New Global Studies
Ed. by Chanda, Nayan / Iriye, Akira / Mazlish, Bruce / Sassen, Saskia
3 Issues per year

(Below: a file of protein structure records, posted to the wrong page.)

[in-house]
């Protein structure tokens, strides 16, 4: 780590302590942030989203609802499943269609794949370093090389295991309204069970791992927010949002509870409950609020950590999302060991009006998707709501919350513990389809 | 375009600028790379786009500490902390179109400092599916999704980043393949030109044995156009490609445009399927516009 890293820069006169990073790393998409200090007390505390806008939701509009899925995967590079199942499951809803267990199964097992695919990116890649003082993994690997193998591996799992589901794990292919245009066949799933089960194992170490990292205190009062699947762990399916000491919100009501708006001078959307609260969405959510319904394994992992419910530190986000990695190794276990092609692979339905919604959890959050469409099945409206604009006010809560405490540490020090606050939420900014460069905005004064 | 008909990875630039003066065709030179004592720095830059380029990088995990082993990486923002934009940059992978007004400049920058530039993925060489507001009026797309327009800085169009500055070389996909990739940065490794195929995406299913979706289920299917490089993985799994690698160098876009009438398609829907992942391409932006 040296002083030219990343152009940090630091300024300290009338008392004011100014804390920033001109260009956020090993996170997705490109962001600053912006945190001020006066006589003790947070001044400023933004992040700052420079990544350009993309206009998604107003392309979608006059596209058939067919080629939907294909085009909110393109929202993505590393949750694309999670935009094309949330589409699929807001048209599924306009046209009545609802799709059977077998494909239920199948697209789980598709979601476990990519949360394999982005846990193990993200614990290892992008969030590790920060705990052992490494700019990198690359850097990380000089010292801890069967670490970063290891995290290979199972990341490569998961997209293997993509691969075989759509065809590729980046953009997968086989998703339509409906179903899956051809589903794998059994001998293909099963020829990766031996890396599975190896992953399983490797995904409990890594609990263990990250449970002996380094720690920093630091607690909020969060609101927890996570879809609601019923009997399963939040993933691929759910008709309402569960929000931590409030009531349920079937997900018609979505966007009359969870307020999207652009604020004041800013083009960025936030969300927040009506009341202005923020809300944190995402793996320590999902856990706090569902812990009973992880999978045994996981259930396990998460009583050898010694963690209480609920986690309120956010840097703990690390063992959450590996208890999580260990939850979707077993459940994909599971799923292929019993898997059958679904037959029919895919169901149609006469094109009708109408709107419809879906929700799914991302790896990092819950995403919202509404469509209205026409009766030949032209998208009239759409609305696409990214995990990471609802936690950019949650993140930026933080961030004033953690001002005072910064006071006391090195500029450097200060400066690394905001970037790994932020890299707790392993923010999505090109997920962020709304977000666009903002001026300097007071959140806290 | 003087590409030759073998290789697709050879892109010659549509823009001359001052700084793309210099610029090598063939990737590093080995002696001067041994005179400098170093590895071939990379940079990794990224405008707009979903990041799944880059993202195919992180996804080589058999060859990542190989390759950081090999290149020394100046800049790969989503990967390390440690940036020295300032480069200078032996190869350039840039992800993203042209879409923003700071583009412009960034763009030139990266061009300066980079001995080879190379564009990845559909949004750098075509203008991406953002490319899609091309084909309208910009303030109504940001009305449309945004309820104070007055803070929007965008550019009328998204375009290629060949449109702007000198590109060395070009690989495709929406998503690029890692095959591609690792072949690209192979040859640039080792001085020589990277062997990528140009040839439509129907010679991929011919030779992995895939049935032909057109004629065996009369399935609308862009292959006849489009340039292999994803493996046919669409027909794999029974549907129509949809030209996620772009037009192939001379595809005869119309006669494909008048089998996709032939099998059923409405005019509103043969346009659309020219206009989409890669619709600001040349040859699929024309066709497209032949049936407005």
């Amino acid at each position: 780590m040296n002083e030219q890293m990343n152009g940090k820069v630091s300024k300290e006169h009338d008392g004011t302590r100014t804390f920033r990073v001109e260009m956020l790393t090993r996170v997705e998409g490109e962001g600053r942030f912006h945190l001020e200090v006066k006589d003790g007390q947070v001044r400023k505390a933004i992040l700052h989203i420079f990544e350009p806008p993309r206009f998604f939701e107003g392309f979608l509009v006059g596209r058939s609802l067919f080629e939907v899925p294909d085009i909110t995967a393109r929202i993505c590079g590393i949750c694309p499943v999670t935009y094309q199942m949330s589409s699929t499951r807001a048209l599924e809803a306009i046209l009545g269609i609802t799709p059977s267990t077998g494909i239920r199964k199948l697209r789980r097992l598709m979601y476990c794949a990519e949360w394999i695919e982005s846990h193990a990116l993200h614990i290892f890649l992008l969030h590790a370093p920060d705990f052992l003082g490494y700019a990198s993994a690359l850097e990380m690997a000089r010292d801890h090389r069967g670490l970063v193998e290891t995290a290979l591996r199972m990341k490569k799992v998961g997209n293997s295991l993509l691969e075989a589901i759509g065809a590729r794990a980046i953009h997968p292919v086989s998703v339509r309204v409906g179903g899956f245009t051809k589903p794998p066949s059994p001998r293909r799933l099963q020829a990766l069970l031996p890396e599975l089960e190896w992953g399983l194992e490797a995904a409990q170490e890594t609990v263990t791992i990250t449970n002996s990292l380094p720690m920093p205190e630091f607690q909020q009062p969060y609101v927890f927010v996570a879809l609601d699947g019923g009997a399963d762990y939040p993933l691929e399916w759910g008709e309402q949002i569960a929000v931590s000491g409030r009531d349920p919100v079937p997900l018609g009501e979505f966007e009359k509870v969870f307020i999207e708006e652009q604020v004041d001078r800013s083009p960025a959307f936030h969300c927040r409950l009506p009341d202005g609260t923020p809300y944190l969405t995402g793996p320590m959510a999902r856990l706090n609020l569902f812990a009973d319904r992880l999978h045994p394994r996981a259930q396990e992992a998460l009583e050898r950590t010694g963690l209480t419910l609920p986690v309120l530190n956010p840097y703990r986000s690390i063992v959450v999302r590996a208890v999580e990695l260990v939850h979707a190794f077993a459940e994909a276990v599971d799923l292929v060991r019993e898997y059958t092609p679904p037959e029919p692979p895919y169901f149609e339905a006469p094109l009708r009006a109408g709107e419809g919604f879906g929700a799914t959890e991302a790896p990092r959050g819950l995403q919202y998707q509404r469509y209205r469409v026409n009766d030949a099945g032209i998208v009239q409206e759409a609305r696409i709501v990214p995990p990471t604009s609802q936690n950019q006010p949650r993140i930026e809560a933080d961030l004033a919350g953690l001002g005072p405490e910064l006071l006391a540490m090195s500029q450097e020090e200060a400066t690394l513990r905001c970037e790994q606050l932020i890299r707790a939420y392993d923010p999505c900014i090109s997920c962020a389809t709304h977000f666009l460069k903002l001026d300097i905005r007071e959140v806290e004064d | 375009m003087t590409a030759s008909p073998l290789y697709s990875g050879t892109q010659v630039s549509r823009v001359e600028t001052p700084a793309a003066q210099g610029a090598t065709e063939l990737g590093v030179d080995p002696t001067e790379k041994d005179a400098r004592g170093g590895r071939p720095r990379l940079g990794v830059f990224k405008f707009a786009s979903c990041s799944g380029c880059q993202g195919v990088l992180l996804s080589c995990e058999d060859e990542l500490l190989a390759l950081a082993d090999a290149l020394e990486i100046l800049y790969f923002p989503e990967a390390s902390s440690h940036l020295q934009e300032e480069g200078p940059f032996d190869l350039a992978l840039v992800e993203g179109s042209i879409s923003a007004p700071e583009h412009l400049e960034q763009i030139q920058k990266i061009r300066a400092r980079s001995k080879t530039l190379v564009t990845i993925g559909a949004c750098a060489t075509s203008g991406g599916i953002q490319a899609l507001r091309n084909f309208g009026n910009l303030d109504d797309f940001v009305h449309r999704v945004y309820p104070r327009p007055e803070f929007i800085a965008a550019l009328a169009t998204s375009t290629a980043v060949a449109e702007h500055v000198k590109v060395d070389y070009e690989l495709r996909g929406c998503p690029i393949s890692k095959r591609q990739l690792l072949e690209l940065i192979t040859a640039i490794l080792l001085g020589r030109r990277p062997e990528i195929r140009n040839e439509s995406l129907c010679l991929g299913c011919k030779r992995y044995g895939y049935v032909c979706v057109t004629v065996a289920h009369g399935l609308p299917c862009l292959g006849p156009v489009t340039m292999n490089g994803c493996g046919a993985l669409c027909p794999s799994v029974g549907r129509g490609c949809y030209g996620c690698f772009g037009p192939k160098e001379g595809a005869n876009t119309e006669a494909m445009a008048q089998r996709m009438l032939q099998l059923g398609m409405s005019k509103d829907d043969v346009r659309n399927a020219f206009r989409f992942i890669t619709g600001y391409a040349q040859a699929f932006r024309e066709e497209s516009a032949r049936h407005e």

This article has two goals. It reflects on the recent developments and agenda of an approach to historical writing that is now becoming known by the name global microhistory, and it analyses the attention which this approach pays to individual lives. It also explores some of the challenges in writing the biography of a city alongside the life history of a person. The city is Harbin, a former Russian-managed railway hub in Manchuria, today a province capital in Northeast China. The person is Baron Roger Budberg (1867–1926), a physician of Baltic German origin who arrived in Harbin during the Russo-Japanese war and remained there until his death, leaving published works and unpublished correspondence in German and Russian. My forthcoming book about Budberg and Harbin challenges the distinction between writing “biography”, on the one hand, and “history”, on the other, while navigating between the “micro” and “macro” layers of historical enquiry.